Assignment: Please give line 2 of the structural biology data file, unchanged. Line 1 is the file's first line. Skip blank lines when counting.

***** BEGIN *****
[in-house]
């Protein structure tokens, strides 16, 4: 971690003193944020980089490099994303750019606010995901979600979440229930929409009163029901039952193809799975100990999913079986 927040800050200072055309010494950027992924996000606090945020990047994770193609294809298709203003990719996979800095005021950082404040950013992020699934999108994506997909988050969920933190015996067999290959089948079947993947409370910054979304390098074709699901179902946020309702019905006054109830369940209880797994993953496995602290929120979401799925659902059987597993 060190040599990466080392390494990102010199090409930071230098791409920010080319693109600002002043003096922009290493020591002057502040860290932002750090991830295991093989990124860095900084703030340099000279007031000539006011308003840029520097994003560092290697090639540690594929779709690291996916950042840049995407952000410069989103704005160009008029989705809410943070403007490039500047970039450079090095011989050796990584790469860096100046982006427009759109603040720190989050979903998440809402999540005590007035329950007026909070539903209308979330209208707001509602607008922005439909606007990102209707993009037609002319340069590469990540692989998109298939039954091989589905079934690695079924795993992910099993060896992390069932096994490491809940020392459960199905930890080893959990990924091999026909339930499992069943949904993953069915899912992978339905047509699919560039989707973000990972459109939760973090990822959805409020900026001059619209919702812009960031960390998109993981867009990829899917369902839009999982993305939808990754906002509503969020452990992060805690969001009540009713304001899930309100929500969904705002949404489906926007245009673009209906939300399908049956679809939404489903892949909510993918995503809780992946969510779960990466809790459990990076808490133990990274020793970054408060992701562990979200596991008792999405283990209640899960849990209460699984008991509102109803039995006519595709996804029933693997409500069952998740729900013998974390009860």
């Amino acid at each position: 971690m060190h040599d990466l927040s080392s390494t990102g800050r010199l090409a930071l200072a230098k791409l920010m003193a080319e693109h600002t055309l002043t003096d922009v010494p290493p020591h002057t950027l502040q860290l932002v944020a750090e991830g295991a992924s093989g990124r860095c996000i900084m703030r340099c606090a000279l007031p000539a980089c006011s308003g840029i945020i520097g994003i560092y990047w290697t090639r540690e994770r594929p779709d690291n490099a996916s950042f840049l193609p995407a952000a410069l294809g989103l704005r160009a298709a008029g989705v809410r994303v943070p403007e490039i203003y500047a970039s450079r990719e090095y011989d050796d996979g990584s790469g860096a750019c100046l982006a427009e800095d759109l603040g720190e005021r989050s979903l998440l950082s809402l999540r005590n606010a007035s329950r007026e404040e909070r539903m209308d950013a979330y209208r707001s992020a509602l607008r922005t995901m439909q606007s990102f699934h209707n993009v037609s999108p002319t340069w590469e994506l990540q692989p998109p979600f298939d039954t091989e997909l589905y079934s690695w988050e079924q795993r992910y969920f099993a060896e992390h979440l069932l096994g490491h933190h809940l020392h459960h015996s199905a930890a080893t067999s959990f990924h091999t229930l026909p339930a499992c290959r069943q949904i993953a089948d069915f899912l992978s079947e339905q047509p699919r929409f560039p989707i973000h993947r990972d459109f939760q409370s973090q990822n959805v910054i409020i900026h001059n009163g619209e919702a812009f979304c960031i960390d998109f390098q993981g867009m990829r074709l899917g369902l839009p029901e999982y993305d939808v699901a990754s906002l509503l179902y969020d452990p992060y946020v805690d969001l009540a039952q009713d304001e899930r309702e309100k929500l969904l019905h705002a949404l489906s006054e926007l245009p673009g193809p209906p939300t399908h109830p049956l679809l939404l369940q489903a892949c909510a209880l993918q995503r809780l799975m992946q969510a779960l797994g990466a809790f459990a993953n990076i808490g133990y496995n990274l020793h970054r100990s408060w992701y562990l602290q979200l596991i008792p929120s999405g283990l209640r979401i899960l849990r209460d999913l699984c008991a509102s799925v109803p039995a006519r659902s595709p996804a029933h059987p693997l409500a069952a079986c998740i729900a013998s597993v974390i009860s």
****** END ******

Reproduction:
């Protein structure tokens, strides 16, 4: 971690003193944020980089490099994303750019606010995901979600979440229930929409009163029901039952193809799975100990999913079986 927040800050200072055309010494950027992924996000606090945020990047994770193609294809298709203003990719996979800095005021950082404040950013992020699934999108994506997909988050969920933190015996067999290959089948079947993947409370910054979304390098074709699901179902946020309702019905006054109830369940209880797994993953496995602290929120979401799925659902059987597993 060190040599990466080392390494990102010199090409930071230098791409920010080319693109600002002043003096922009290493020591002057502040860290932002750090991830295991093989990124860095900084703030340099000279007031000539006011308003840029520097994003560092290697090639540690594929779709690291996916950042840049995407952000410069989103704005160009008029989705809410943070403007490039500047970039450079090095011989050796990584790469860096100046982006427009759109603040720190989050979903998440809402999540005590007035329950007026909070539903209308979330209208707001509602607008922005439909606007990102209707993009037609002319340069590469990540692989998109298939039954091989589905079934690695079924795993992910099993060896992390069932096994490491809940020392459960199905930890080893959990990924091999026909339930499992069943949904993953069915899912992978339905047509699919560039989707973000990972459109939760973090990822959805409020900026001059619209919702812009960031960390998109993981867009990829899917369902839009999982993305939808990754906002509503969020452990992060805690969001009540009713304001899930309100929500969904705002949404489906926007245009673009209906939300399908049956679809939404489903892949909510993918995503809780992946969510779960990466809790459990990076808490133990990274020793970054408060992701562990979200596991008792999405283990209640899960849990209460699984008991509102109803039995006519595709996804029933693997409500069952998740729900013998974390009860």